So first, a little background- the Joker was not born a criminal. Actually, the story of his origin has him employed as a chemical engineer at Axis Chemicals, a career he later left to pursue one as a stand-up comic. This ultimately proved unsuccessful, and the man who was to become the Joker was coerced into working with a criminal gang known as the Red Hood Gang, where he himself wore a red hood and acted as the leader of the gang. The gang would regularly find someone to wear the hood (covering their face) and pretend to be the Red Hood, leading the police to look for a criminal who in reality did not exist. Married with a baby on the way, this person is never identified except by a first name, Jack. (Go figure.) Jack leads the Red Hood Gang to the Axis plant, where things go horribly wrong. Batman drops in on the robbery and Jack ends up falling into a vat of chemicals. Exactly what this chemical was is never explained, apart from being a cyanide-based toxin- this in part explains the Joker's grin, caused by nerve damage and muscle contraction in the face. Deformed and confused, Jack now learns that his wife and daughter are dead. This pushes him over the edge, making him in essence the ultimate nihilist. He blames Batman for his condition, and becomes the Joker, posessed of a brilliant mind and a sadistic wit combined with a desire for revenge on the world that took away everything he cared about He later goes on to synthesize the chemical that he himself was exposed to, with the difference that this version is almost always fatal, causing sever nervous damage, convulsions and uncontrollable laughter, as well as the facial muscle paralysis the Joker himself displays. Interestingly, a side effect of his exposure to the chemical is an immunity to it as well as most all other poisons. Psychologically, the Joker is not that difficult to figure out in terms of motives and rationale, or lack thereof. He literally has nothing to live for except causing pain to others, and this raison d'etre comes from his own loss of everything he cared about or loved. Apart from this, the Joker is interesting because he is completely random and senseless. His crimes often seem to have no rationale, and are not 'cost-effective'. The terrorism the Joker engages in is rarely for monetary gain or extortion. These things are simply a means to the end of wreaking havoc, making him a (pardon the pun) a wild card as far as the Tarot is concerned. How would you classify someone like that? What card would sum him up?
Judging from his intelligence and methodical nature, in terms of the Zodiac we could put him under Libra or Scorpio, as he combines a dramatic, public nature with an intelligent mind. However, all things considered he fits well into Aquarius. Here we have intelligence and independence, yet also emotional detachment and unpredictability, as well as a tendency towards theatrics. The emotional detachment can come from feeling too much, feeling too acutely. Instead of dealing with the powerful emotions, an Aquarius could instead put up a facade or defense mechanism- in the Joker's case, his psychopathic desire for revenge rather than coming to terms with what happened. So at least we have some explanation for why the Joker is the way he is.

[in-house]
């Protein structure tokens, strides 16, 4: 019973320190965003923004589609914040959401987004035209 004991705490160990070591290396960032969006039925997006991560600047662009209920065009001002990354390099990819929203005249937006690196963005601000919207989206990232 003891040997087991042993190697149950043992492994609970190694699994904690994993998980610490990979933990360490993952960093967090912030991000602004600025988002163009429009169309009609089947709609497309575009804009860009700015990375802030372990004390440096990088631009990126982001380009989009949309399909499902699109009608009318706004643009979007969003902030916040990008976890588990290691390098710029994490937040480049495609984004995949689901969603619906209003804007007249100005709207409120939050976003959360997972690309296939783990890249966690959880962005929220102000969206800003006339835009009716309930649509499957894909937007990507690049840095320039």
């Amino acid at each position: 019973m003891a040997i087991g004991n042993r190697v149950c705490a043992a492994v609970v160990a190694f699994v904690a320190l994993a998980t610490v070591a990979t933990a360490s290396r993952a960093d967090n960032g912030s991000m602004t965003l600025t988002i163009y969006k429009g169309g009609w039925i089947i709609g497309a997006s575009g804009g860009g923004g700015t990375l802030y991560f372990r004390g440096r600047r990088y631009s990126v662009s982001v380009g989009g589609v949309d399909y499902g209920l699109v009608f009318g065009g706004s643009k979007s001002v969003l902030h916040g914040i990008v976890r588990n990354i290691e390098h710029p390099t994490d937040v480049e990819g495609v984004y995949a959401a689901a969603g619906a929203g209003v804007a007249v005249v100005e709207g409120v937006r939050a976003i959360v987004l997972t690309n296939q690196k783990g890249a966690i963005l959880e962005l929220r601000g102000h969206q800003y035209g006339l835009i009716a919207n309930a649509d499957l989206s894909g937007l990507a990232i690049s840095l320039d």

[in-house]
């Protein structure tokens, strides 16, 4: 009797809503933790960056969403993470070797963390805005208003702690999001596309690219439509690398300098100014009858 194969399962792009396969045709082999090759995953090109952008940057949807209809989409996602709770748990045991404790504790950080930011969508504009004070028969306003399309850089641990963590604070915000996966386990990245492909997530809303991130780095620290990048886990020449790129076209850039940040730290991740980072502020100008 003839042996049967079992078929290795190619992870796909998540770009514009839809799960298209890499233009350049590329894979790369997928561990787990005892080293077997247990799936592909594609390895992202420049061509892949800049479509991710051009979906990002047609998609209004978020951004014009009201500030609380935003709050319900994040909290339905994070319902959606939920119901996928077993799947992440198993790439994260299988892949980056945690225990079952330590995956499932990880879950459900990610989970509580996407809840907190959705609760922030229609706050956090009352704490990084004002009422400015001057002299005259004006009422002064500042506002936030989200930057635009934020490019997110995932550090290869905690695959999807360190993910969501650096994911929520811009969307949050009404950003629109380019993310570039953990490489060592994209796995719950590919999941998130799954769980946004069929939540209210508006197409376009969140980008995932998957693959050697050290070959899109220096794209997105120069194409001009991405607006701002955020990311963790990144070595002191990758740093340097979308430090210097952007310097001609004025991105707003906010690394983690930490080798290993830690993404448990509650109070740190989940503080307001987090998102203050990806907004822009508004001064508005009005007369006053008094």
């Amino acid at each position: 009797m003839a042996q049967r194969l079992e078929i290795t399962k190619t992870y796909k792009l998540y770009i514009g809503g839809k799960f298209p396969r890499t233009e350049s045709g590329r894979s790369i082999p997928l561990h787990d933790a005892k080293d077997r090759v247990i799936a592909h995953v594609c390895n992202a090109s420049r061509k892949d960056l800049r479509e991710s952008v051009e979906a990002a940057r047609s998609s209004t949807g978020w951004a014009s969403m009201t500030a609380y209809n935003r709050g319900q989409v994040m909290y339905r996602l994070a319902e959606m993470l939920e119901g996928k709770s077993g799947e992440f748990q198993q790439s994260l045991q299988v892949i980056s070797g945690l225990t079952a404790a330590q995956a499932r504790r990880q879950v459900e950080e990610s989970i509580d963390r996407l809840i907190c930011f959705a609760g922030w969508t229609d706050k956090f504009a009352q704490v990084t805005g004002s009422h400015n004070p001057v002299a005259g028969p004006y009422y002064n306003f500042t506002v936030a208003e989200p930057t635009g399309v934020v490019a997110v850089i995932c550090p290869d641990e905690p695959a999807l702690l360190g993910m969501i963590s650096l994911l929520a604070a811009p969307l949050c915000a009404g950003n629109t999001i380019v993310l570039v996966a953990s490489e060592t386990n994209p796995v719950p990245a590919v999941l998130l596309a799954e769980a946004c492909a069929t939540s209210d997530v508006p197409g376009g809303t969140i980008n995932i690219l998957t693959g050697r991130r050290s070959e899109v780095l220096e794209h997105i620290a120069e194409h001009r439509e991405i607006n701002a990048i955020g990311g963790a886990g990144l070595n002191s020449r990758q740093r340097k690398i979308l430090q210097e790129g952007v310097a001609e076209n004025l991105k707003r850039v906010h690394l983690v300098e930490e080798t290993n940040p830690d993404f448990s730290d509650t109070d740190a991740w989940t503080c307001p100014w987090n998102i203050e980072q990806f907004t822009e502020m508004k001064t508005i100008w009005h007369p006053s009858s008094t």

So in doing a reading, I found out a few interesting things. I attempted a Horseshoe spread, seeing as most of my experience is reading for actual people, not fictional ones- keep it simple, as they say. Here are the results-
The first card in this spread is the Past- here was the 3 of Cups. Seeming to be a fairly Aquarian card, it points to family, and strong family ties. This seems to fit pretty well with what we know already- Jack worked hard for his family, and was a definite family man. He pursued the things that brought meaning to his life, and his desire to be a comic seems to indicate a desire to share laughter and happiness with other people.
The next card covers the Present- here was the Temperance card, reversed. Its upside-down position indicates that the balance and synthesis this card indicates are absent. Gee, really? There are actually two different aspects to this I found- first, that the Joker tends towards extremes. The loss of his family essentially brought his world, as well as his sanity, to an end. Unable to deal with the pain, the Joker found something to occupy his mind in the form of his desire for revenge against the world, and more specifically against Batman. Lacking balance in his own mind, the Joker cannot stop until he himself is destroyed- he has one pursuit, and one only. Instead of say, finding a balance between his desire for revenge and pursuing a more profitable criminal career, there's only the mad desire for revenge with him. Again, imbalance.
The next card indicates the Future, and here I found the 9 of Pentacles, also reversed. This points to pretty much nothing- things not working towards any end, and nothing left. In its upright position, the 9 would indicate success, enjoying things worked for. Reversed, we find no rewards for hard work, and no repose coming with that. The crimes the Joker has committed, and the things he has destroyed bring him no pleasure, because of that psychological imbalance. All that exists, it seems, is the desire to keep on destroying until there's nothing left, and there are no material rewards he's interested in, except as a means to further his own end.